Carpal Tunnel Syndrome, is a condition that causes numbness, tingling, or weakness in your hand. This happens because of pressure on your median nerve, which runs the length of your arm, through a passage in your wrist, and ends in your hand. The median nerve controls the movement and feeling of your thumb and the movement of all of your fingers, excluding the pinky.
Symptoms of carpal tunnel syndrome include; burning, tingling, or itching and numbness in your palm and thumb, or your index and middle fingers. Symptoms can also include weakness in your hand and trouble holding onto objects, shock-like feelings that move to your fingers, and tingling that moves up your arm.
Early signs of carpal tunnel syndrome may be your fingers “falling asleep” and become numb at night. In the morning you may wake up with numbness and tingling in your hands, that may run all the way up to your shoulder. During the day, your symptoms may flare up while you have your wrist bent, such as when you’re driving or reading a book.
Carpal tunnel syndrome may have many causes, some of which include;
- Repetitive Motions – This includes typing or any wrist movement that you do over and over. This is especially true of anything that you do with your hands when they’re being held lower than your wrists.
- Conditions such as hypothyroidism, obesity, rheumatoid arthritis, and diabetes.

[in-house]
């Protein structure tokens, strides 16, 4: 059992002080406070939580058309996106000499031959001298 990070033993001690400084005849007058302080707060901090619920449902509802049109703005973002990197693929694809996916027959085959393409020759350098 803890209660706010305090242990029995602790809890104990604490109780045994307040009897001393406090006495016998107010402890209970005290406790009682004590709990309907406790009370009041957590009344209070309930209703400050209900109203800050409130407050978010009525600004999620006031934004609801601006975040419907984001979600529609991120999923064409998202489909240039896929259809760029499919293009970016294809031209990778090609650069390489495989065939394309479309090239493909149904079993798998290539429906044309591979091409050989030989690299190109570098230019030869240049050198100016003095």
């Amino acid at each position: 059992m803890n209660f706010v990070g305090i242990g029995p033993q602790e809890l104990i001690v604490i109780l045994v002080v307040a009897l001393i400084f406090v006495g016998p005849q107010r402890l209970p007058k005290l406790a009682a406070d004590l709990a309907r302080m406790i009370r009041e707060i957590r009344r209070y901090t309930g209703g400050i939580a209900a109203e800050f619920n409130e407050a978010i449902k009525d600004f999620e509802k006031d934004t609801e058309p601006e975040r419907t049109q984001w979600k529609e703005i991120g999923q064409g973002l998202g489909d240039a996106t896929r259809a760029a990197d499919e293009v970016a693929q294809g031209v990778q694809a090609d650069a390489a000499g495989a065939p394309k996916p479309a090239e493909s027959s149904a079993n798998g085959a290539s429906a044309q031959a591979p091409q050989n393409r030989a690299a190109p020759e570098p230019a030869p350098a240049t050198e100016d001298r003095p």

You may be at a higher risk of getting carpal tunnel syndrome if you:
- Are a woman. Women are 3x more likely to get it than men. This may be because women typically have smaller carpal tunnels.
- Have a job in which you do the same motions with your arm, hand, or wrists, over and over. This could include; assembly-line workers, sewers or knitters, bakers, cashiers, hairstylists, or musicians.
- Have a family history of small carpal tunnels.
- Fracture or dislocate your wrist.
Carpal Tunnel Syndrome Treatment
As with many conditions, your treatment will depend on your symptoms, and how far your condition has progressed. To treat your carpal tunnel, you may need to do one or more of the following:
Lifestyle Changes: If doing repetitive motions is causing your symptoms, take breaks or do a bit less of the activity that is causing you pain.
Exercises: Stretching or strengthening moves can ease your carpal tunnel pain. Nerve gliding exercises can help the nerve to move better within your carpal tunnel.
Immobilization: Your doctor may tell you to wear a splint to keep your wrist from moving and lessen the pressure on your nerves. You may wear one at night to get rid of the numbness, or tingling feeling.
Surgery: If none of these treatments work, you may need to have an operation that increases the size of your carpel tunnel, and eases the pressure on your nerves.
To avoid carpal tunnel syndrome, try to do the following:
- Keep your wrists straight.
- Use a splint or brace that keeps your wrist in a neutral position.
- Avoid flexing and extending your wrists repetitively.
- Keep your hands warm.
- Take breaks from the activity that’s causing you pain, when you can.
- Put your hands and wrists in the proper position while you work.
If you suffer from any carpal tunnel-like pain or are looking for more information, Atlantic Physical Therapy can help! Their highly qualified physical therapists can conduct an evaluation of your symptoms and match you with the treatment that you need. Contact the experts at Atlantic Physical Therapy to schedule an appointment.